Drinking Alcohol

If alcohol is involved, it is wise to think ahead when planning a night out with friends. Drinking while intoxicated threatens not only your own health, but also the health of those who share the roads with you. Furthermore, overindulging in alcohol can lead to poor decision making and errors in judgment. You are probably well aware that drinking in excess can lead to serious health consequences. However, you may wonder exactly what constitutes drinking too much.

7. How the Body Handles Alcohol

Alcohol Really Effects

When you drink alcohol, about 20% is absorbed into your bloodstream through your stomach. From there, the alcohol travels through your bloodstream to the liver for processing. The American Addiction Centers report that the average liver can metabolize one standard drink per hour. One standard drink equals about 12 ounces of beer, 8 ounces of malt liquor, 5 ounces of wine, or 1.5 ounces of distilled spirits. Meanwhile, about 80% of the alcohol you consume is absorbed by your small intestine. Unmetabolized alcohol may be excreted in your sweat, saliva, and urine.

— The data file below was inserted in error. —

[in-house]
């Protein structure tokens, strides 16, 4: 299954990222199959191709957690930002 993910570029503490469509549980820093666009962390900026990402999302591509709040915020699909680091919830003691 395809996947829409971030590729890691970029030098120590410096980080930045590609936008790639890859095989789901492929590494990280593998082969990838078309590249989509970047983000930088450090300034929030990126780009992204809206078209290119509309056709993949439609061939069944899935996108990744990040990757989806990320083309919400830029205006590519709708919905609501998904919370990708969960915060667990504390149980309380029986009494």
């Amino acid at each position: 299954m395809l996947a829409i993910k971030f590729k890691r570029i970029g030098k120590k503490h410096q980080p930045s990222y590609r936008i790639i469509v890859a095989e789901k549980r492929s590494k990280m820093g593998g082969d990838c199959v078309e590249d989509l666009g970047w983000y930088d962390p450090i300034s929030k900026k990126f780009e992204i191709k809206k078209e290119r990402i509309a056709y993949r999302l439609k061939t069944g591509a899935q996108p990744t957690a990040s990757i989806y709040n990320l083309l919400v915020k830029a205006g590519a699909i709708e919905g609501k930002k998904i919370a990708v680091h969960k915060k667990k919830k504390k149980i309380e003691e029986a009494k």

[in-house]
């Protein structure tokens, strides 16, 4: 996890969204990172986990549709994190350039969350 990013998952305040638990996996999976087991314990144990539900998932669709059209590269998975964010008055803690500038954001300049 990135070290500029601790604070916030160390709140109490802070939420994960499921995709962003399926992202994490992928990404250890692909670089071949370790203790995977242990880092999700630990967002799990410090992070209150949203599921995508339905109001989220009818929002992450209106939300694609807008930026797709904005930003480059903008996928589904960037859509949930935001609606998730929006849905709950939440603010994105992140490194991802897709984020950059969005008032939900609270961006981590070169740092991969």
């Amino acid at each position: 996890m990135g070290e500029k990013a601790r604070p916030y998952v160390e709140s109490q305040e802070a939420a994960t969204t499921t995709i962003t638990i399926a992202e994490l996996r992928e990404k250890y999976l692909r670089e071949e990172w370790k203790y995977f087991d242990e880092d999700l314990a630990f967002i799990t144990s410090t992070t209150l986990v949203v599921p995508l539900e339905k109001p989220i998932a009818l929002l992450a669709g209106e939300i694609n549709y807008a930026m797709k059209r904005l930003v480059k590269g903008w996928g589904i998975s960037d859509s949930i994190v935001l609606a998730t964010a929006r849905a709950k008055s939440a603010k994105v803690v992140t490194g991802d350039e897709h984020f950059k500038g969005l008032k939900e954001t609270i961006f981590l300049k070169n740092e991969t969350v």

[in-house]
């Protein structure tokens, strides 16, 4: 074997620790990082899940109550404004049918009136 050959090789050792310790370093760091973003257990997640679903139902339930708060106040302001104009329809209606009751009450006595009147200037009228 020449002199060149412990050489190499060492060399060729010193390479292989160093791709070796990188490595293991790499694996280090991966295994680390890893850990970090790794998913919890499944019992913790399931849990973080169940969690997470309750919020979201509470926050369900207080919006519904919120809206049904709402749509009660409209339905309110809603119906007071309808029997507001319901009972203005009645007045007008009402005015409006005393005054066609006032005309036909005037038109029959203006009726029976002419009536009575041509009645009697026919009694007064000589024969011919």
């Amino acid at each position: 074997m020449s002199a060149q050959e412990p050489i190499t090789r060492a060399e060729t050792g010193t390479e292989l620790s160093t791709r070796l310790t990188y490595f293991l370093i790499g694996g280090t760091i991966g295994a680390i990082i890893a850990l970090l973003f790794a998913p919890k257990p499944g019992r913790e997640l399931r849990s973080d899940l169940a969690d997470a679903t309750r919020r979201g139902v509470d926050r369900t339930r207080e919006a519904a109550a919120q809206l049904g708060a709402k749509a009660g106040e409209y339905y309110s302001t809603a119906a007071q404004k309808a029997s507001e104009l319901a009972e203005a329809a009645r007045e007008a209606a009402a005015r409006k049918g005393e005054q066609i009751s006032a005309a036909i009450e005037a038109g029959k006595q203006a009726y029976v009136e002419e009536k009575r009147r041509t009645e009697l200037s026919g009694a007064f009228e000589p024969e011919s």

6. Factors That Affect Metabolism of Alcohol

Excessive Alcohol

You may have noticed that you were able to consume more alcohol with fewer side effects in your younger days. In addition to age, there are several other factors that may affect an individual’s ability to metabolize alcohol. According to the National Institutes of Health, these include gender, health status, frequency of alcohol consumption, and family history. Furthermore, drinking on an empty stomach speeds the absorption of alcohol and can result in becoming intoxicated more quickly.


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